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17 Responses to Delta DP350 Drill Press: Operation And Impressions

  1. Dave P says:

    BTW, use a dial caliper for your readout. Cheap digis don’t update very fast–it’s hard to creep up on a reading. With the dial ones you’re way less likely to overshoot a position.

  2. MeasureOnceCutTwice says:

    Instead of spending time & money on the anti-vibe pad, see if you can find the root cause of the problem – fix that and you’ll be happier with the machine and maybe it will last longer and perform better.

    Some classic areas are unbalanced/out-of-round/or varying-width pulleys, or low quality belts that have inconsistent cross sections or vary in stiffness.

    I’ve never tried them myself, but many people swear that the replacement belts made up of many links reduce vibration substantially.

  3. MeasureOnceCutTwice says:

    P.S. I thought I remembered something on this site:

  4. Scott says:

    I purchased the Delta 300 bench drill press a few years ago. It doesn’t have the variable speed liek the 350, but it does have the light and a drill bit storage tray. It also has a built on laser sight. It’s worked great so far! I’ve used it to build doll beds and bunk beds and various other household projects. I’m pretty impressed with it. I need to build a table for it, though. Thanks for the articles!

  5. Gabe Caraway says:

    Are you still happy with this drill press? I’m in the market for one and liked your write-up, but this machine gets terrible reviews.

    Here’s an example – http://www.amazon.com/DELTA-DP350-Shopmaster-12-Inch-Bench/product-reviews/B00006K00I/ref=dp_top_cm_cr_acr_txt?ie=UTF8&showViewpoints=1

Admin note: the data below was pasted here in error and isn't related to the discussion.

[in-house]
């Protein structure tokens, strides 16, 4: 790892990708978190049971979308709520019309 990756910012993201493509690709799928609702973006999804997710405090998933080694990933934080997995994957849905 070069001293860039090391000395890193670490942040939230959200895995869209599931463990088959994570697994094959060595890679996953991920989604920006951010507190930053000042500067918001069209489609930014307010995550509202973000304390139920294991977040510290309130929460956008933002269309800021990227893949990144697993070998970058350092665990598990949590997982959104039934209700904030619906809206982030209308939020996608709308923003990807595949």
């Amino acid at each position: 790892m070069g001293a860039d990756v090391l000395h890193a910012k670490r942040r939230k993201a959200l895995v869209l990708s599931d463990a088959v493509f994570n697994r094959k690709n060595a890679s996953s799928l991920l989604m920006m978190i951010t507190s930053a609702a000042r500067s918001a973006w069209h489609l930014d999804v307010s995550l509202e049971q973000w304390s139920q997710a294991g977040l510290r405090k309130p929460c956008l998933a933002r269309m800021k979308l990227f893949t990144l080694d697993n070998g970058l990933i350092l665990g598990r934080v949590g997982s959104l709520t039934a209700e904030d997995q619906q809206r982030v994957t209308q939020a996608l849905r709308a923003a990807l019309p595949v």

Let me know. Thanks.

  6. @Gabe Caraway:

    I went back and double checked the bad reviews (1 and 2 stars especially). A good number of them are several years old and are complaining about an issue with one of the variable pulleys that Delta has fixed. As long as you buy the drill press from someplace that actually turns their inventory over in a reasonable amount of time, this problem shouldn’t bother you.

    Take away those reviews and I think the picture looks a little better. Like all products, it’s possible to get lemons and outstanding performers. For example look at my Roomba. The first one I had broke within 30 minutes of using it, but the replacement I received has lasted me over 4 years of almost everyday use and two new batteries.

    Sure I found a few minor problems with the drill press, but over all I am still pretty happy with it. I’m not afraid of changing my opinion, so if I ever do have a major problem, you’ll see another post complaining about it.

  7. Carl Turner says:

    I hope you get notifications about responses. I have a question about assembly.

    Step 8 says to place the drill press head onto the column. No big deal. Use the alan wrench to tighten down the locking screws labeled >OOO< tightens as if it is missing the column.

    Questions, comments or concerns?

    Carl on the Internet.

  8. Carl Turner says:

    That is not what I typed. Correction to paragraph 2 as follows:

    Step 8 says to place the drill press head onto the column. No big deal. Use the alan wrench to tighten down the locking screws labeled O. Above the top O is a hole you can see through and the top O appears to miss the column as if the head doesn’t lower far enough. Did your head lower to the point where you could NOT see through that hole?


  9. @Carl Turner:

    Measure from the top of the flange on the base to the bottom of the head on the column, it should measure just shy of 22″. I didn’t see anything about seeing through the hole in the instructions, but I can see daylight through that hole.

    You have to screw that top set screw into the head about 1/2″ before it hits the column.

    I mentioned this in the first part:

    Hope that helps.

    Just a note, to everybody. There’s an RSS feed for all the sites comments way at the bottom of the page. Unfortunately you can’t just follow a single post’s comments.

    Every writer at Toolmonger also get email when there’s a comment on his or her posts, so don’t be afraid to ask a question on an old post, we’ll see it.

  10. Keivn K says:

    This is my first Drill Press. I was hesitant to purchase since reading some of the negative comments, but as I read on and realized how old the comments were I felt more sure of my decision (And the posts stating Delta fixed the pully coming off problem).